Alternative energy infrastructure for Uganda
Byangire, Paul Rusoke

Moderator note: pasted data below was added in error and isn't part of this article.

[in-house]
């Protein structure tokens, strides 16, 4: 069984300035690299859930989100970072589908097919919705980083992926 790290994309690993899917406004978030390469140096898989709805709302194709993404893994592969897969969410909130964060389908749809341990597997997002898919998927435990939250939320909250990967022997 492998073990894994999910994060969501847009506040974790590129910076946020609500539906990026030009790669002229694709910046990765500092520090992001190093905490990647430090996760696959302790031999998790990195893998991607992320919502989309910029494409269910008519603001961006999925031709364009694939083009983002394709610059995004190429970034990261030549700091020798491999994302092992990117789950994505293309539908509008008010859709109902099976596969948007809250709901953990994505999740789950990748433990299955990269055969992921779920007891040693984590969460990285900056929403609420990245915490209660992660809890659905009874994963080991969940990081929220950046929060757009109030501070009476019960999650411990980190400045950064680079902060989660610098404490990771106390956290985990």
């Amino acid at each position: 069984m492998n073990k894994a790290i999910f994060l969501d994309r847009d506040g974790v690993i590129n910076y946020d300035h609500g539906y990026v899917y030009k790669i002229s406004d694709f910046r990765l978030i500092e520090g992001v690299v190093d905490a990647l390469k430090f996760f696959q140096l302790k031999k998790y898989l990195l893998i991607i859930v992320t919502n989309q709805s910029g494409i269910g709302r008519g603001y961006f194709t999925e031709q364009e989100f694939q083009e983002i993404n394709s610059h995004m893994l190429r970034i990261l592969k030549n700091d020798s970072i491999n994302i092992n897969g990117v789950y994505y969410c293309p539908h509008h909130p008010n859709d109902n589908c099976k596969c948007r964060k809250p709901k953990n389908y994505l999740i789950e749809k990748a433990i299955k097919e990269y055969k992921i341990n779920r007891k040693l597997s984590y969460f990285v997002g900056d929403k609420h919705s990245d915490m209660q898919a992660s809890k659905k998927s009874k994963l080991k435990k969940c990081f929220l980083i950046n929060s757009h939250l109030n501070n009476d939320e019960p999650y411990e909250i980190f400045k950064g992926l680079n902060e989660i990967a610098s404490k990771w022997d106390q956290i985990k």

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The study sought to examine Uganda’s power infrastructure and the country’s preparedness for nuclear power production as an alternative source. The study was guided by the following objectives; to examine the history of Uganda’s power production; generation/demand growth; to examine regulatory framework of Uganda’s power sector and its conduciveness on investments in the sector; and to assess Uganda’s infrastructure for nuclear energy as an alternative power source. Data was collected using self-administered questionnaires and it was analyzed using the Statistical Package for Social Scientists (V18) which was used to generate tabulations of frequencies, item means and standard deviations. The findings validate that there was a growing power production in the country as a result of several dams being commissioned. This also contributed to the increased generation of power so as to meet the high demand for power in the country. This implied that emphasis on exploiting other types of energy such as nuclear energy was paramount in enhancing power production and generation in the country. According to the findings on the regulatory framework of Uganda’s power sector and its conduciveness on investments in the sector, it was revealed that there were still gaps in the development of the required policies such as those for nuclear energy which undermined effective regulation of the sector and its consequent development. The findings established that Uganda’s infrastructure for nuclear energy as an alternative power source was still in its infancy stage and therefore countered several challenges in regard to training, costs and regulation. The recommends that measures should be put in place to conserve the current energy that is being produced and generated as away of promoting efficiency in the sector. Similarly, there should be formation Public Private Partnerships away of pooling resources to promote infrastructural development in the sector.